HADJA LAHBIB, Minister for Foreign Affairs, European Affairs and Foreign Trade of Belgium, aligning herself with the statement to be delivered by the European Union, emphasized that the Russian Federation’s unprovoked, unjustified and illegal war against Ukraine “confronts us again with a potential nuclear threat”. Further, major proliferation files remain unresolved, arms-control treaties have fallen apart, compliance issues have sapped trust in the durability of legal agreements and a rift has grown in the international community on the path forward towards nuclear disarmament. She urged that, while this “bleak picture should inform our debate”, it should “not weaken our resolve”, calling on those present to recommit to the global rules-based order. She went on to express concern over the alarming expansion of Iran’s nuclear programme, urging that country to return to compliance with its international obligations and allow the IAEA to carry out its verification activities unhindered. Additionally, international pressure on the Democratic People’s Republic of Korea must be maintained, including through the strict application of sanctions by all States without exception. She also expressed regret that China is the only nuclear-weapon State that is rapidly increasing its nuclear stockpile, also spotlighting efforts by other States to modernize their arsenals or introduce new delivery systems. Adding that there can be no nuclear-weapon-free world without a nuclear-test-free world, she called on those States listed in Annex II of the Comprehensive Nuclear-Test-Ban Treaty to accede to the Treaty without waiting for others to do so first.
PHIL TWYFORD (New Zealand) said the legacy of the Russian Federation’s invasion of Ukraine must not be an arms race, or a more polarized and dangerous world, stressing that more nuclear weapons, whether in the hands of the existing nuclear weapons States or others, will not make the world safer. “For too many years the statements by nuclear-weapon States in support of nuclear disarmament have not been matched by action, and the growing gap between promise and delivery is placing unsustainable pressure on this Treaty,” he emphasized. There has not been much progress in the last 20 years on where it really matters: significant stockpile reductions and efforts to reduce reliance on nuclear weapons. Almost without exception, the justification for this by the nuclear-weapon States has been that the global security environment is not conducive to nuclear disarmament, he added, urging the international community to reach agreement that restores confidence in the intention of the nuclear-weapon States to fulfil their disarmament obligations and commitments.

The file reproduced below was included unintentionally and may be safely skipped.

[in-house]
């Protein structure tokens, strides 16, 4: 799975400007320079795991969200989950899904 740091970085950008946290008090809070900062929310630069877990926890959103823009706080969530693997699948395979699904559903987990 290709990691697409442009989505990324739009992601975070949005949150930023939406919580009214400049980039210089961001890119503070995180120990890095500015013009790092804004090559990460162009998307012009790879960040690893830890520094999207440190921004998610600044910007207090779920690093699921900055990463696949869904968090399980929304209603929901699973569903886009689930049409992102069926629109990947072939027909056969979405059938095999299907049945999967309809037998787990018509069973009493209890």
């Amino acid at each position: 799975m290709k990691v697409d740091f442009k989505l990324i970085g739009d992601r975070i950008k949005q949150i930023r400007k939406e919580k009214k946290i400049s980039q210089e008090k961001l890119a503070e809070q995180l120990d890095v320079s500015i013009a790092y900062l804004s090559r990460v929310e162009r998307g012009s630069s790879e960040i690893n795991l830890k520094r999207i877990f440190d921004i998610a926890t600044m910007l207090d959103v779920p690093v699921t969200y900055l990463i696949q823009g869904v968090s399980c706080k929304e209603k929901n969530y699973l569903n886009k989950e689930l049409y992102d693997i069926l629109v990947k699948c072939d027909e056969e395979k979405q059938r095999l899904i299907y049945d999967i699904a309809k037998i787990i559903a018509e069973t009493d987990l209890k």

ANNALENA BAERBOCK, Foreign Minister of Germany, condemned the Russian Federation’s invasion of Ukraine, adding “when I told some people about my trip to New York to attend this conference, they said to me: What’s the use of flying the flag for nuclear disarmament in times like these?” She replied that nuclear stockpiles are rising, and new proliferation risks emerging — trends that are extremely dangerous — “and that’s why we have to act.” She cited an 82-year-old Nagasaki survivor of the catastrophic atomic blast of August 1945 who pleaded to her: “Humans must never again be hurt by nuclear weapons.” It is therefore crucial to re-affirm the validity of the Non-Proliferation Treaty. Germany and partners in the Stockholm Initiative and the Non-Proliferation and Disarmament Initiative have proposed steps, including: transparency on arsenals and restraint in doctrines; crisis-proof communication to prevent escalation; and renewed dialogue. However, the Russian Federation is doing the opposite, and China’s arsenals are growing. She welcomed the United States’ readiness, announced today to negotiate a new arms control framework to replace the New START Treaty, and stressed that Iran has no justification for many of its nuclear activities, as no non-nuclear-weapon State needs uranium enriched to 60 per cent — calling Iran on to return to the fair deal of the Joint Comprehensive Plan of Action. Citing the most serious violation of the Treaty — the Democratic People’s Republic of Korea’s nuclear weapons programme — she called for the complete, verifiable and irreversible denuclearization of the Korean Peninsula.